By Zeynep Yilmaz,
The first half of 2020 has been hectic for many countries because of the COVID-19 pandemic. Wuhan, China had its first case in January 2020 and everything started going downhill. However, no one would have thought that the same thing would happen to the U.S. When the U.S. first diagnosed someone with coronavirus in March 2020, a panic started to spread within society. Videos of people shopping like crazy to stock food, masks, hand sanitizers and clorox wipes spread around as fast as the virus on social media.
“I thought I could still stay to finish my first year, then go back when summer started.” said Yen Nguyen, a Vietnamese student studying at Bryn Mawr College who had to decide whether or not she should return back to her country during the initial stages of the outbreak. After her school announced to switch to remote learning until it’s safe to continue in-person classes, all the domestic students started leaving the campus. The only ones who were left on campus, international students, had to decide whether they should go back to their home country, or stay in the U.S. during that uncertain situation.
Staying on campus might have been the safest option, however, during that time other countries started closing their border for travellers from the States. So, in that case these students were most likely going to accommodate their own housing in the U.S. for the rest of the summer. Also, their visa status didn’t allow them to work out of campus and hence cause financial hardships to their parents. On the other hand, the situation could’ve resolved in a month, and in that case they would have to attend classes asynchronously because of the time difference. Also, they would have to cancel their internship plans for the summer.
“My family was in Vietnam, so I constantly got updates from my mother about the situation – how schools were locked down and everyone was practicing social distancing.” Within a week after the school closure, Yen, along with all the other international students, had to decide whether or not they should leave the U.S. While she was getting updates about how Vietnam was handling the pandemic, the number of cases in the U.S. continued to rise exponentially. Yen’s grandmother was a former nurse and anticipated how bad the outbreak could be. “Every day, she talked to me and gave me a list of groceries and personal hygiene products to buy to protect myself. When the numbers hit about 2,000 cases in the U.S., I still hadn’t decided whether I should go back or not.” When Yen’s grandmother insisted that they are running out of time, she and her other Vietnamese friends booked their flight back to Vietnam. By the time they got back, some students were already infected and they all ended up spending the next two weeks in a quarantine facility.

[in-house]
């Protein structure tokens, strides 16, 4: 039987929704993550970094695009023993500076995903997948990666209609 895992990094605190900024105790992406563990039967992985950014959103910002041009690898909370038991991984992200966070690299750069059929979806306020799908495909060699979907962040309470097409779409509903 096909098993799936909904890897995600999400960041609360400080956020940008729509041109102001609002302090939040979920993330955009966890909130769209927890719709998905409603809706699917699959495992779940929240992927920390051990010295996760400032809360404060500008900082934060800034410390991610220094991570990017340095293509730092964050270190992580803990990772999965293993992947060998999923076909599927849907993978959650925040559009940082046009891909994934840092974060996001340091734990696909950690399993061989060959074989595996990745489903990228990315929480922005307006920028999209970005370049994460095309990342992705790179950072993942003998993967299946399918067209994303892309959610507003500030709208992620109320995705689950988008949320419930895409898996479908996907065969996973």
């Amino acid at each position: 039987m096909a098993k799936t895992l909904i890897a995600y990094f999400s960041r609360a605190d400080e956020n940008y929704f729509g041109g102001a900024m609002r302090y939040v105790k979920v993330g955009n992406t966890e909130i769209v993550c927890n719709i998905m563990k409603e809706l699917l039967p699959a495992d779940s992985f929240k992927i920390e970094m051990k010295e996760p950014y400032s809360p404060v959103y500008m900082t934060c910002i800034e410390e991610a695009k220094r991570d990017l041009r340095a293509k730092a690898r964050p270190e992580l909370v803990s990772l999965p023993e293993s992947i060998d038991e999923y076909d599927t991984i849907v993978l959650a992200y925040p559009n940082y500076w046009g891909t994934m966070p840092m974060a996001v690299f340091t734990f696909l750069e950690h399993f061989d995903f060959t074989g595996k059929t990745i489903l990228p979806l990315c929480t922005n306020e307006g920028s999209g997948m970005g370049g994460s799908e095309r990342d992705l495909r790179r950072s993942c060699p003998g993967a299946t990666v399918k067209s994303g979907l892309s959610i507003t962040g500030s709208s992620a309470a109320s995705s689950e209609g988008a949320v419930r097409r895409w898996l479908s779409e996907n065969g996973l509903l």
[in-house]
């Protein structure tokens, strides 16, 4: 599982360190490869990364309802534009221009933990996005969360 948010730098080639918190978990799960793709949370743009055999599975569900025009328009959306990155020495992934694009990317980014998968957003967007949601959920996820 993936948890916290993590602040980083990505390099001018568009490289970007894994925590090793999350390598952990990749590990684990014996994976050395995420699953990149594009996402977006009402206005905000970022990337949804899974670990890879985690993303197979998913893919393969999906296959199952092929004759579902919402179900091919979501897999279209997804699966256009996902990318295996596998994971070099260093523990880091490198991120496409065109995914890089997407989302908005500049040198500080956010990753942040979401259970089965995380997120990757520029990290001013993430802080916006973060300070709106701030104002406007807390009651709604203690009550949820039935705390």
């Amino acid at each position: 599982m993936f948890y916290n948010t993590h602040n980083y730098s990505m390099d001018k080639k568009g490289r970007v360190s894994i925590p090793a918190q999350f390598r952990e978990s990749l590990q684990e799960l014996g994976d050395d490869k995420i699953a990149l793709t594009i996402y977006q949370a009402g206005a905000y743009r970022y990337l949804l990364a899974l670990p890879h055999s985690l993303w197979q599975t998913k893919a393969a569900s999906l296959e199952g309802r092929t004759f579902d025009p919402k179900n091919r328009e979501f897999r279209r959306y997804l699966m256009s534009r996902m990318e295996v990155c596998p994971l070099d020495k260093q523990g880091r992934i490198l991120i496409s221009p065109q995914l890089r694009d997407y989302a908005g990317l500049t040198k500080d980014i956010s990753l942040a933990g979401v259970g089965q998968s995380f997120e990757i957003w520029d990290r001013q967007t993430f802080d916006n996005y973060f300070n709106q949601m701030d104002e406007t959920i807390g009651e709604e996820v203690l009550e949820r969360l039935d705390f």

Yen finished off her freshman year and is currently continuing the first semester of her sophomore year in Vietnam attending classes remotely. She is hoping to come back to the U.S. during the spring semester. When I asked the importance of the media and how it played a role in her decision she said that “people need to know where to look for the right information”. During that time period, she had a hard time getting reliable information from the media about what to expect and how to behave. She relied on information from her family members and friends who worked in the medical field. While the CDC and the U.S. media reported that masks aren’t necessary, she kept her mask on as much as possible per her grandmother’s advice.
Regarding the pandemic, misinformation in the media created widespread confusion and fear among people. WHO, the World Health Organization, stated that the pandemic was flamed with “a massive infodemic: an overabundance of information – some accurate and some not – that makes it hard for people to find trustworthy sources and reliable guidance when they need it.” WHO, also acknowledged that, on top of all the medical research done to combat the virus, the accessibility of accurate information to the general public through the media played a crucial role in this battle against coronavirus. Subsequently, WHO partnered with social media companies like Facebook, Twitter, and Tiktok, to stop the spread of false information and provide credible resources. Also, they have worked with influencers on Instagram and Youtube to raise awareness of the infodemic and spread the facts about the virus to their followers.
The coronavirus pandemic taught all of us that instead of using the “fast” and “accessible” information we should do in depth research about the credibility of the information. As from Yen Nguyen’s experience, sometimes decision making with a lot of uncertainties can be hard especially during a pandemic. However, a big part of making the right decision is looking for the accurate information that will lead you to a solution. WHO, eventually, took precautions against misinformation but the infodemic reminded all of us that we shouldn’t trust everything that we see or read on the internet. For now, stay informed and stay safe.